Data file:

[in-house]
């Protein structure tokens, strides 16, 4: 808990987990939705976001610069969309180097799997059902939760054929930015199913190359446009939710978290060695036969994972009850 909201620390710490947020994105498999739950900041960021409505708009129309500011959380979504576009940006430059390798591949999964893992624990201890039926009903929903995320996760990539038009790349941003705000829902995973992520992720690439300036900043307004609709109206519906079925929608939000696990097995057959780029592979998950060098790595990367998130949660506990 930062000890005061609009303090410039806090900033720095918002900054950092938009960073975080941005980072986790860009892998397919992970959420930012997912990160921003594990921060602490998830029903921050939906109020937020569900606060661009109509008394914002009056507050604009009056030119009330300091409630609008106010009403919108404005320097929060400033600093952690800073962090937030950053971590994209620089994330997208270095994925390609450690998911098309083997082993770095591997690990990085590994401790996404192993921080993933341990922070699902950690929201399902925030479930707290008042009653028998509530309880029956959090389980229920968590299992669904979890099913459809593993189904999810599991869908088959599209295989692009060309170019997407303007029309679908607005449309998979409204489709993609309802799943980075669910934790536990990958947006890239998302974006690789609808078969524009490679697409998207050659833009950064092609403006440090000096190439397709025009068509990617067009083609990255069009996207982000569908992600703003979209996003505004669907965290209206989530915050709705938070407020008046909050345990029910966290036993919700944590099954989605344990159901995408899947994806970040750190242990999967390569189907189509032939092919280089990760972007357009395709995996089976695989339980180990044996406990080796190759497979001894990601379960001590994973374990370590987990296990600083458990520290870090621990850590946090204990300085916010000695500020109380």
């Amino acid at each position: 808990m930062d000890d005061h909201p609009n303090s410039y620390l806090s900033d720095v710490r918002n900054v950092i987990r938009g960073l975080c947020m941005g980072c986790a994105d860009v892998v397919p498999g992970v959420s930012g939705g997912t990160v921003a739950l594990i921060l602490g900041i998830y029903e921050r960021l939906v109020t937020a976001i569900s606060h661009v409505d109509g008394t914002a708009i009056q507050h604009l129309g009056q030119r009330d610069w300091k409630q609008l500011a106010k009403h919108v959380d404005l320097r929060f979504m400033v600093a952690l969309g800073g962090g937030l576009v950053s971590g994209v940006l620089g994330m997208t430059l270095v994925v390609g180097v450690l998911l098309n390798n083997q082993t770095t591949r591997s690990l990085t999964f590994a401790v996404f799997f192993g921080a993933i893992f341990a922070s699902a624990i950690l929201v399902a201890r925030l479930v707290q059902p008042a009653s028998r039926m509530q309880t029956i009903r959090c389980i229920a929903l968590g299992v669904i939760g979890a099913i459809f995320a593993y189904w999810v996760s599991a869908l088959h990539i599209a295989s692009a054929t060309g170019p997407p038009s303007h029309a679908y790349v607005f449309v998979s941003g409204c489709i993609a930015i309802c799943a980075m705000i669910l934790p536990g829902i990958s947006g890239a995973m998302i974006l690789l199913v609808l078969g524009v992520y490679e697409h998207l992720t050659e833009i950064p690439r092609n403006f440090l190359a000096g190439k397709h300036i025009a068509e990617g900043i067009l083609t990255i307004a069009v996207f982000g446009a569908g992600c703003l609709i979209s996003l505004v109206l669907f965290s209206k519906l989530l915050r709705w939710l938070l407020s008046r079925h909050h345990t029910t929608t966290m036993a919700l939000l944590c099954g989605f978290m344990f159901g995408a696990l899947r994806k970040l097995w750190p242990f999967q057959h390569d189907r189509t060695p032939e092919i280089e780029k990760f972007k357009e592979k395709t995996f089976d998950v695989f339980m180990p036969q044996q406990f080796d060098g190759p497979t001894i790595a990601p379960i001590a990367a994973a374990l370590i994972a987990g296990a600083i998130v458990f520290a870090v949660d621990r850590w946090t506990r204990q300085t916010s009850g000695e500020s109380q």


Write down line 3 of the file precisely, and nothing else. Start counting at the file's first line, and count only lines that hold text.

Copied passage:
């Amino acid at each position: 808990m930062d000890d005061h909201p609009n303090s410039y620390l806090s900033d720095v710490r918002n900054v950092i987990r938009g960073l975080c947020m941005g980072c986790a994105d860009v892998v397919p498999g992970v959420s930012g939705g997912t990160v921003a739950l594990i921060l602490g900041i998830y029903e921050r960021l939906v109020t937020a976001i569900s606060h661009v409505d109509g008394t914002a708009i009056q507050h604009l129309g009056q030119r009330d610069w300091k409630q609008l500011a106010k009403h919108v959380d404005l320097r929060f979504m400033v600093a952690l969309g800073g962090g937030l576009v950053s971590g994209v940006l620089g994330m997208t430059l270095v994925v390609g180097v450690l998911l098309n390798n083997q082993t770095t591949r591997s690990l990085t999964f590994a401790v996404f799997f192993g921080a993933i893992f341990a922070s699902a624990i950690l929201v399902a201890r925030l479930v707290q059902p008042a009653s028998r039926m509530q309880t029956i009903r959090c389980i229920a929903l968590g299992v669904i939760g979890a099913i459809f995320a593993y189904w999810v996760s599991a869908l088959h990539i599209a295989s692009a054929t060309g170019p997407p038009s303007h029309a679908y790349v607005f449309v998979s941003g409204c489709i993609a930015i309802c799943a980075m705000i669910l934790p536990g829902i990958s947006g890239a995973m998302i974006l690789l199913v609808l078969g524009v992520y490679e697409h998207l992720t050659e833009i950064p690439r092609n403006f440090l190359a000096g190439k397709h300036i025009a068509e990617g900043i067009l083609t990255i307004a069009v996207f982000g446009a569908g992600c703003l609709i979209s996003l505004v109206l669907f965290s209206k519906l989530l915050r709705w939710l938070l407020s008046r079925h909050h345990t029910t929608t966290m036993a919700l939000l944590c099954g989605f978290m344990f159901g995408a696990l899947r994806k970040l097995w750190p242990f999967q057959h390569d189907r189509t060695p032939e092919i280089e780029k990760f972007k357009e592979k395709t995996f089976d998950v695989f339980m180990p036969q044996q406990f080796d060098g190759p497979t001894i790595a990601p379960i001590a990367a994973a374990l370590i994972a987990g296990a600083i998130v458990f520290a870090v949660d621990r850590w946090t506990r204990q300085t916010s009850g000695e500020s109380q």